Lawn Mower Blade Sharpening – Easy Do It Yourself Guide
You might think lawn mower blade sharpening requires tons of skill. While years of practice will hone your technique, the basic principles to sharpen a blade are rather simple. Follow our DIY instructions and you can have sharp, rejuvenated lawnmower blades in no time at all.
Why Lawn Mower Blade Sharpening Matters
You may think a blade spinning at over 180 mph or more wouldn’t need to be terribly sharp to cut grass. You’d be right. However, a nice sharp blade will slice through grass and allow it to grow in a more healthy manner.
Why does this matter? Because “shredded” grass tips will quickly turn brown, leaving your lawn looking ragged and burnt. The following image helps illustrate this:
For professionals, and people who—quite frankly—just like a nice lawn, having sharp lawnmower blades truly matters for a professional look. This goes triple for species like Fescue which grow more or less straight out of the ground and require frequent cutting.
We know professionals who sharpen their zero turn mower blades every other day.
Ways to Sharpen a Lawn Mower Blade
Many ways exist to sharpen a lawnmower blade. Some of the easiest (and quickest) involve using a grinder. The blades don’t actually need to achieve razor sharpness—they just need to have a decisive cutting edge. It’s this edge that slices through, rather than chops, the grass at high speed.
Using a Small Angle Grinder to Sharpen Lawn Mower Blades
Using a small angle grinder to sharpen lawn mower blades lets you accomplish the task with minimal time investment or cost. You can pick up an angle grinder for very little money, and the process involves matching the angle of the existing blade edge and simply honing it.
Using a Bench Grinder to Sharpen Lawnmower Blades
Similar to the process above, using a bench grinder to sharpen lawnmower blades works just as easily. A bench grinder reverses the process. Instead of moving the grinder over the blade—you move the blade across the grinder wheel. Since many bench grinders include an adjustable table, you can often get fantastic and consistent results using this method.
Try not to over-sharpen the blade. Doing so only results in a too-fragile edge that dulls more easily and weakens the blade. You also want to use quick passes to sharpen the blade. Be careful not to heat the steel too much. If you do, you may inadvertently weaken the hardening process that holds the blade edge.
Balancing the Mower Blade
These methods are rather forgiving, however, you should take care to not miss an important step: periodically balancing the blade. After taking off some metal on either side of the blade and achieving a nice edge, you need to ensure the blade still balances evenly.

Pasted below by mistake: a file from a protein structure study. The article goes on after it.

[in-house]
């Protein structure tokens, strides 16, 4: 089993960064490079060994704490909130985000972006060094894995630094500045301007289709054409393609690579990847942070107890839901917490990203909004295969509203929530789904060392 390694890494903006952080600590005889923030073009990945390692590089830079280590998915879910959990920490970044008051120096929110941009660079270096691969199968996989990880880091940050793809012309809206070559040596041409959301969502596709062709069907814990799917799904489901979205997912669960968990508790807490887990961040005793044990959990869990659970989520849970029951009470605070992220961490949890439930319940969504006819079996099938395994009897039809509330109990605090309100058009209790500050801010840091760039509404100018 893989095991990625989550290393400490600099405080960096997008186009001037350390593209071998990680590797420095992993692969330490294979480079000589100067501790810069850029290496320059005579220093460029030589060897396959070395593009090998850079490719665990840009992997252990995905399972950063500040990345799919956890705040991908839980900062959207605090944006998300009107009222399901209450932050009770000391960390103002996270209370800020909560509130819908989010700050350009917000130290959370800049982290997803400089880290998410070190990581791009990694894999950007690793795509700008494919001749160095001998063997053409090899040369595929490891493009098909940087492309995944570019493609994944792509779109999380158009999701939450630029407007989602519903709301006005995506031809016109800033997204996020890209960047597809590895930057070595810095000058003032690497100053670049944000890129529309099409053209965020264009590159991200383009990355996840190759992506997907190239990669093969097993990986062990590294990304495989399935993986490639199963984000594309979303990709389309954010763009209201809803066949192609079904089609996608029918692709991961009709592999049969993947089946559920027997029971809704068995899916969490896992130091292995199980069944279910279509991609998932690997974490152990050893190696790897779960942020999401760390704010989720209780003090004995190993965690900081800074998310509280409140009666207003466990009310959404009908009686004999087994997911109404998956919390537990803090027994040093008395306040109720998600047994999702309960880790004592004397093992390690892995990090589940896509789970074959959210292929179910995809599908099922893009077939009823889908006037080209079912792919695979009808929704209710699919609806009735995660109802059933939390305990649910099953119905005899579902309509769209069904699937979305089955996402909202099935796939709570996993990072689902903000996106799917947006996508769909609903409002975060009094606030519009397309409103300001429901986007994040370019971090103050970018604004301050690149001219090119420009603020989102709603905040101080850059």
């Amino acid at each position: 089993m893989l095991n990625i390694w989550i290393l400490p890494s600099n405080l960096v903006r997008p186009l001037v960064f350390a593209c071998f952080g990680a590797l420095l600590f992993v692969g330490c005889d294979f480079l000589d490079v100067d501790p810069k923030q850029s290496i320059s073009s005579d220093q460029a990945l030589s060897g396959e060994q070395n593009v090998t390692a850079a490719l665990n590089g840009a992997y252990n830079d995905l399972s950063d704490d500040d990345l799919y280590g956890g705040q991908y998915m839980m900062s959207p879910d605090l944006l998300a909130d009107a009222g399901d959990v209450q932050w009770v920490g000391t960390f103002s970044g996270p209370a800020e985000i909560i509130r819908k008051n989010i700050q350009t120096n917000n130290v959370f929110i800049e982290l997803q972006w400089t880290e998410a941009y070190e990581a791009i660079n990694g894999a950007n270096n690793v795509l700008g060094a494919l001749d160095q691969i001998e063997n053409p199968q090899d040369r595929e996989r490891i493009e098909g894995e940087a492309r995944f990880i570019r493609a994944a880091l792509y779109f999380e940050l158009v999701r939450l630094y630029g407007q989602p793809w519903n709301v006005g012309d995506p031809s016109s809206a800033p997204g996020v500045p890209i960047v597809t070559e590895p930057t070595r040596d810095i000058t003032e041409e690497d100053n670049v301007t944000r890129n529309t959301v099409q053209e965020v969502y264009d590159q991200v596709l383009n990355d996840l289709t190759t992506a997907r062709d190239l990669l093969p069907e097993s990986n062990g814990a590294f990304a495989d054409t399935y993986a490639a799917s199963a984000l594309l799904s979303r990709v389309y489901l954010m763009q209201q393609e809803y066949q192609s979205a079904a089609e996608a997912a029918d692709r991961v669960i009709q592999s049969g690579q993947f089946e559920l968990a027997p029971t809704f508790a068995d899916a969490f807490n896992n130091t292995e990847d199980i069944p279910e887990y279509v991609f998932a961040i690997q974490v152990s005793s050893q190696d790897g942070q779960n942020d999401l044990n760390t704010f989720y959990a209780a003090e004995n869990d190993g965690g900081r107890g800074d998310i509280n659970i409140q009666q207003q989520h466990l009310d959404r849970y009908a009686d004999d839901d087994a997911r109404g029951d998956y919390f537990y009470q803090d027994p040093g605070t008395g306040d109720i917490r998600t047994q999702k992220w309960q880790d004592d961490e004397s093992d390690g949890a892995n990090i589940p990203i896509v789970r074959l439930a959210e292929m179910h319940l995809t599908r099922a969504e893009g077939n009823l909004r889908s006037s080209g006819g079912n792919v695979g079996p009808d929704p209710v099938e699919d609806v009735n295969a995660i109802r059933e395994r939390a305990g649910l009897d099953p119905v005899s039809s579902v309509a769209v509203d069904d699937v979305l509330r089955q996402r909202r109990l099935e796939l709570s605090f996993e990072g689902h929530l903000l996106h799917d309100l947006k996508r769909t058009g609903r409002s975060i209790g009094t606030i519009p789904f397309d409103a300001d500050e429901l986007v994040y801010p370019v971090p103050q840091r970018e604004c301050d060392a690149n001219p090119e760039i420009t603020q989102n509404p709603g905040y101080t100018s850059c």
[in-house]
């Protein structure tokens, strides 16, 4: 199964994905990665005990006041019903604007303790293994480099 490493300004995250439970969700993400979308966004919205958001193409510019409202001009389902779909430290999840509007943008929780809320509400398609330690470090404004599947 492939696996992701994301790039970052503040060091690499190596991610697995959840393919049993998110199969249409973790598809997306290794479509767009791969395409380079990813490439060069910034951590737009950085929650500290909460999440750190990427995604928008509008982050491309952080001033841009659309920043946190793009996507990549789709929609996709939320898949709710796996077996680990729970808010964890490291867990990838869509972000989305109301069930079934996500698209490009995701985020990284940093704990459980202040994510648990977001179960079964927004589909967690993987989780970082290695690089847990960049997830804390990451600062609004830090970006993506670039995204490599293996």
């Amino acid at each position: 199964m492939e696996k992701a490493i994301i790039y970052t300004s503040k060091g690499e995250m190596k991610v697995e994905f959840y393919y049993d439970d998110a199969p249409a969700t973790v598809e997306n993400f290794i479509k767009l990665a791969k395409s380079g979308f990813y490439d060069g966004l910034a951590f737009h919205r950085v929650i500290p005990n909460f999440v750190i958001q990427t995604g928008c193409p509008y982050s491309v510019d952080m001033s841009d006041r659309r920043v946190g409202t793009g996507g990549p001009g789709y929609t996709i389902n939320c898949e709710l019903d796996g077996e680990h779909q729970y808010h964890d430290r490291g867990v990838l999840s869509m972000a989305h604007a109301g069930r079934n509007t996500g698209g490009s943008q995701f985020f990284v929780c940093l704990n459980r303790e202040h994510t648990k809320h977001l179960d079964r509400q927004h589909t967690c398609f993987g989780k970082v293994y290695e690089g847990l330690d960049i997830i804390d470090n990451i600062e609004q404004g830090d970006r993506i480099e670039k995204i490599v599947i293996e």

To do this, hammer a 16D or similar nail into a wall in your shed or shop and hang the blade from its center point. If it stays balanced, you’re all done. if not, mark the heavy side with a Sharpie marker and take some additional metal off that side by continuing to sharpen it. Most of the time, you can keep a blade balanced by staying aware of how many passes you make with a grinder. Still, periodically check the blade balance to ensure you haven’t drifted too far on one side or the other.
Regardless of which grinder method you use, balance the blade periodically to ensure it stays even.
Other Methods Used to Sharpen Lawnmower Blades
We don’t typically recommend the use of a file when sharpening your lawnmower blades. The process is slow and manual, and the results won’t get you a nicer lawn or a longer blade life. Instead, pick one of the grinder methods above and get to work. If, however, you enjoy using a hand file—by all means, go for it.
If you happen to sharpen mower blades regularly—enough to warrant a faster process—several commercial models do exist to save you time. A newly-created tool from Noracore called the Easy Mower Blade Sharpener (EMBSX) has particular promise. In fact, this tool won a 2019 Pro Tool Innovation Award.
This pneumatic tool drives a die grinder with both a mirror and a camera interface that lets you sharpen the blades on zero-turn mowers without removing them. It takes some finesse and skill to use, so it’s not for everyone. You also need to watch that you don’t sharpen one side more than another or you risk unbalancing the blades.
Some More Considerations
No matter which method you choose to sharpen a lawnmower blade, please be careful to wear proper personal protective equipment (PPE) to protect your eyes, hands, and ears. Grinding mower blades takes little effort and we find it a great entry-level task almost anyone can handle. Still, taking proper safety precautions guards against accidents.
Let us know what you think in the comments below. Do you have a preferred method for sharpening lawnmower blades? Which method works most consistently in your experience? We’d love to hear from you.